The Star Beacon; Ashtabula, Ohio

Local News

April 8, 2013

Edgewood grad says Korea changes little

South Koreans believe threats from north rhetoric

Life hasn’t changed much in South Korea in the past three years, despite North Korea’s threats of military action, says Edgewood High School graduate Nathan Wickstrom.

Wickstrom, in his last semester studying international commerce at Korea University in Seoul, said in an email interview, “The reaction here in South Korea Isn’t markedly different than it was in 2010. The bombing of Yeonpyeong Island was perhaps more severe, because it resulted in human casualties. So far, the current situation has just been bluster, tit for tat one-upmanship. Korean lives have continued as normal. Getting to work on time is the most pressing concern.”

He said most people in South Korea feel the current threats are just rhetoric. “Perhaps they have become immune from living with the threat for over 50 years, or just hope for the better, but South Koreans do no foresee North Korea attacking, as it would ultimately lead to the country’s downfall,” Wickstrom said.

He said the average South Korean is very aware of the details of the situation. “Perhaps a main difference is that the North Korea predicament is in South Korean news year-round, not just when the threat seems dire,” Wickstrom said.

The crisis escalated in the American mindset because the Western media only writes about border issues when the rhetoric increases, Wickstrom said.

“Western news agencies only post the latest information when the situation is at the worst, making war seem imminent when in fact it is not,” he said.

Wickstrom said he has not been to the demilitarized zone but lives about two hours away in Seoul. He said he took a bus ride to Paju, which is close to the North Korean border, and got a feel for the border situation.

“During the bus ride, I noticed that the river we were driving next to was fenced in the entire way, with patrol towers jutting out from It intermittently. In the mountains there were several observation towers, which were apparently made for tourists to look across the border,” he said.

“I felt sort of a thrill, but never felt threatened being so close to the border. The outlet malls, restaurants and art galleries in the area rather just formed a strange juxtaposition between the heavily guard border and the modern, commercialized state of South Korea.”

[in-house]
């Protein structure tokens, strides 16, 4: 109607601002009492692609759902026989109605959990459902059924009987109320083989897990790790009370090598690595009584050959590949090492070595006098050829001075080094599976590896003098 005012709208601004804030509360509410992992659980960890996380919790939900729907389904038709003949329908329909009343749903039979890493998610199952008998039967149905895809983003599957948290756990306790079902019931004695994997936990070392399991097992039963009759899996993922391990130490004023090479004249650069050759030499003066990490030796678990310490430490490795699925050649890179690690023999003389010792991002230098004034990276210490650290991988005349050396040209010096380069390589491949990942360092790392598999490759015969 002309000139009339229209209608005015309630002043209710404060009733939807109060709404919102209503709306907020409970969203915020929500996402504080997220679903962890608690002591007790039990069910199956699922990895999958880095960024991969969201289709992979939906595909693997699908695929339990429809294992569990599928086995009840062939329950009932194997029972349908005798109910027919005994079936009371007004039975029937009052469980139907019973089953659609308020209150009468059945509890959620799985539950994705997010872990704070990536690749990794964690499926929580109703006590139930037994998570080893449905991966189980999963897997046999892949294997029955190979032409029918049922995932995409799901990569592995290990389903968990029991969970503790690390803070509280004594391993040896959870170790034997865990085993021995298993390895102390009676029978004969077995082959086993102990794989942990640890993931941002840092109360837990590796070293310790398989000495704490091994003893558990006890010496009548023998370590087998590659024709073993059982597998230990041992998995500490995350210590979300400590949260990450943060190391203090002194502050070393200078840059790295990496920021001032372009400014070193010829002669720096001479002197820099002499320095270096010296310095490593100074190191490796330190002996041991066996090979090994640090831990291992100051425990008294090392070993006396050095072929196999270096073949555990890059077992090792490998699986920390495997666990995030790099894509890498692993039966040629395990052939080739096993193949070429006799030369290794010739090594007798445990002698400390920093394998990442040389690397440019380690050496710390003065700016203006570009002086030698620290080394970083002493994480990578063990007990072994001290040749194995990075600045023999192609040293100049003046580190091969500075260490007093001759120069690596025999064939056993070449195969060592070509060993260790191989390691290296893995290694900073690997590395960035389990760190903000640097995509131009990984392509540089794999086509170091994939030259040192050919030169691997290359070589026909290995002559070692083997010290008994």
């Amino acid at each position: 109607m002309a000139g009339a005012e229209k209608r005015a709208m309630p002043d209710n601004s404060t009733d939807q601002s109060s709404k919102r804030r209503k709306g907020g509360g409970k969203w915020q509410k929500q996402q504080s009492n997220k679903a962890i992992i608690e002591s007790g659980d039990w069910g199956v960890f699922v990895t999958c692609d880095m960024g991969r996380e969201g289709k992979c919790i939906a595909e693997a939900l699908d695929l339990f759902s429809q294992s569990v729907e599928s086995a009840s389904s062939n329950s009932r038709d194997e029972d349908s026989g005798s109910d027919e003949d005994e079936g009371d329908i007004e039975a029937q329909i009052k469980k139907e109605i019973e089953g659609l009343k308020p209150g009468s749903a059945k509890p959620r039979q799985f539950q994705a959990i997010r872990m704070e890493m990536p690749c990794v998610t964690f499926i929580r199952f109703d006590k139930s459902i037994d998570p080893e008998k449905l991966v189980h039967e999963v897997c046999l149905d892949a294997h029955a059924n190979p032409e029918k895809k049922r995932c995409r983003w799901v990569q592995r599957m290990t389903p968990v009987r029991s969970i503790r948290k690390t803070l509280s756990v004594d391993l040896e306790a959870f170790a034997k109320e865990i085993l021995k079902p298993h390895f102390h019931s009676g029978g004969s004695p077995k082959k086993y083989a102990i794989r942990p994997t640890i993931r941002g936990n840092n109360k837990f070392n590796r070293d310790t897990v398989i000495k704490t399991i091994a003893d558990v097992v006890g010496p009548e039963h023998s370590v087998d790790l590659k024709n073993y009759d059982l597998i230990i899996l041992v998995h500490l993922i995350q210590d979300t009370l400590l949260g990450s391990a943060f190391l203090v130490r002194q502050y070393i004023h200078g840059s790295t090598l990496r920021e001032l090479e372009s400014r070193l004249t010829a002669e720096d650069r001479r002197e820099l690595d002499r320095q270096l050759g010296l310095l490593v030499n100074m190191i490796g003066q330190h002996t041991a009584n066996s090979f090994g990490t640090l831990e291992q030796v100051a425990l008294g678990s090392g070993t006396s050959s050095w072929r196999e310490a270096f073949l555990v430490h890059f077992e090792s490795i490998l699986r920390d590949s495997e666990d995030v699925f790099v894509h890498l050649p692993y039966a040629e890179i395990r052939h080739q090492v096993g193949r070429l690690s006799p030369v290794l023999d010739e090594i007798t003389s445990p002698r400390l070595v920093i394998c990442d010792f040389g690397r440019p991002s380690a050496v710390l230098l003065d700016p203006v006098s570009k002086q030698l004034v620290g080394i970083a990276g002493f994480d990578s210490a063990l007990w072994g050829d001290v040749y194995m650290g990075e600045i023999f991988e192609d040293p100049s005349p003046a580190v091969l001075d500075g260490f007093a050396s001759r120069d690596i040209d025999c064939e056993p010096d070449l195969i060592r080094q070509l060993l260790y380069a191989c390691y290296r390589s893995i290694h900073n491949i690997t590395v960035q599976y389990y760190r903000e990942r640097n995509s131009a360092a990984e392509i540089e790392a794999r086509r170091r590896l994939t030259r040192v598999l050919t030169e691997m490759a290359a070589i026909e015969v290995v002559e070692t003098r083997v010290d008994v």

Text Only
Local News
Good Friday Cross Walks and Easter Egg Hunts
Spring Comes Alive
Ashtabula Spring Cleaning
The Taping of the Teacher: A sticky Sitation
Saturday Fun in Ashtabula County March 22, 2014
American Red Cross Ashtabula County Heroes Breakfast
Rotary Club Dodge Ball Tournament
18th Annual Polar Bear Plunge at Geneva State Park
Ashtabula Martin Luther King Jr. Memorial Events
End of year weather extremes
Christmas 2013
Harpersfield Barn Fire
Route 11 Rescue Plymouth Township
Ashtabula Fire
House Ads
AP Video
NDN Video
Raw: Fire Destroys 3 N.J. Beachfront Homes Raw: Space X Launches to Space Station My name is Cocaine Lohan Gets Candid About Her Sex List The 2014 New York Auto Show Meet Johnny Manziel's New Girlfriend Chelsea Clinton Announces Pregnancy Funny: Celebrating Easter with Martha Stewart and Friends Man Accuses 'X-Men' Director Bryan Singer of Sexually Abusing Him As a Teenager Man hit with $525 federal fine after he doesn't pay for soda refill Lea Michele & Naya Rivera Feuding? Jabari Parker declares for the NBA draft Singing Nun Belts Out Cyndi Lauper New West, Texas Explosion Video Swim Daily, Throwback Thursday Don't Be A Tattletale: Bad Bullying Tips For Students The trillest thoughts on marijuana "RHOA" Star Charged With Battery Grizzly Bears Get Snowy Birthday Party Weatherman draws forecast when another technical glitch strikes WGN